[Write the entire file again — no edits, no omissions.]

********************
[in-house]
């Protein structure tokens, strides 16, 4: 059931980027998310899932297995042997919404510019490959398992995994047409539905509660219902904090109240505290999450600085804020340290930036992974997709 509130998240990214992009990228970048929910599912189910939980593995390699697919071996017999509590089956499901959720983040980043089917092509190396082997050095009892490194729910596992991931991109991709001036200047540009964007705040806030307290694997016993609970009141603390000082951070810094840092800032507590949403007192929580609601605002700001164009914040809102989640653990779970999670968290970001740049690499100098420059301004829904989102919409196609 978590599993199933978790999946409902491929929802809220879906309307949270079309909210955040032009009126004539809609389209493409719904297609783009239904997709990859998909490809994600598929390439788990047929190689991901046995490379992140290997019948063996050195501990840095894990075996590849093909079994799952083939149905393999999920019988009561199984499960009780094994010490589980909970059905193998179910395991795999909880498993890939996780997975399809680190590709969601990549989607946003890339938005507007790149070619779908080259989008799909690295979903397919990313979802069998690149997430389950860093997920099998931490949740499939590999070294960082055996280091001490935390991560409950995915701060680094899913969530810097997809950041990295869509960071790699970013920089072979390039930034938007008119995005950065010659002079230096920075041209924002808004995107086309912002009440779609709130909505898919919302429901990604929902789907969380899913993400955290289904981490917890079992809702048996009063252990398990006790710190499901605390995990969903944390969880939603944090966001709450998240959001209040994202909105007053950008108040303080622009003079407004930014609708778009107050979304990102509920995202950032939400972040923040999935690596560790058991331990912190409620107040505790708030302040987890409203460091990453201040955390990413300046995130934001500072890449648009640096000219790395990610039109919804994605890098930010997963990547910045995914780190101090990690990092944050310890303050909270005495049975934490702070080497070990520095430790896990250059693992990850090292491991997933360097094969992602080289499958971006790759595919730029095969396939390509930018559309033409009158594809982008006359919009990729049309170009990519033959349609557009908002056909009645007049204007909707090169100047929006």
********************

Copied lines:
[in-house]
């Protein structure tokens, strides 16, 4: 059931980027998310899932297995042997919404510019490959398992995994047409539905509660219902904090109240505290999450600085804020340290930036992974997709 509130998240990214992009990228970048929910599912189910939980593995390699697919071996017999509590089956499901959720983040980043089917092509190396082997050095009892490194729910596992991931991109991709001036200047540009964007705040806030307290694997016993609970009141603390000082951070810094840092800032507590949403007192929580609601605002700001164009914040809102989640653990779970999670968290970001740049690499100098420059301004829904989102919409196609 978590599993199933978790999946409902491929929802809220879906309307949270079309909210955040032009009126004539809609389209493409719904297609783009239904997709990859998909490809994600598929390439788990047929190689991901046995490379992140290997019948063996050195501990840095894990075996590849093909079994799952083939149905393999999920019988009561199984499960009780094994010490589980909970059905193998179910395991795999909880498993890939996780997975399809680190590709969601990549989607946003890339938005507007790149070619779908080259989008799909690295979903397919990313979802069998690149997430389950860093997920099998931490949740499939590999070294960082055996280091001490935390991560409950995915701060680094899913969530810097997809950041990295869509960071790699970013920089072979390039930034938007008119995005950065010659002079230096920075041209924002808004995107086309912002009440779609709130909505898919919302429901990604929902789907969380899913993400955290289904981490917890079992809702048996009063252990398990006790710190499901605390995990969903944390969880939603944090966001709450998240959001209040994202909105007053950008108040303080622009003079407004930014609708778009107050979304990102509920995202950032939400972040923040999935690596560790058991331990912190409620107040505790708030302040987890409203460091990453201040955390990413300046995130934001500072890449648009640096000219790395990610039109919804994605890098930010997963990547910045995914780190101090990690990092944050310890303050909270005495049975934490702070080497070990520095430790896990250059693992990850090292491991997933360097094969992602080289499958971006790759595919730029095969396939390509930018559309033409009158594809982008006359919009990729049309170009990519033959349609557009908002056909009645007049204007909707090169100047929006």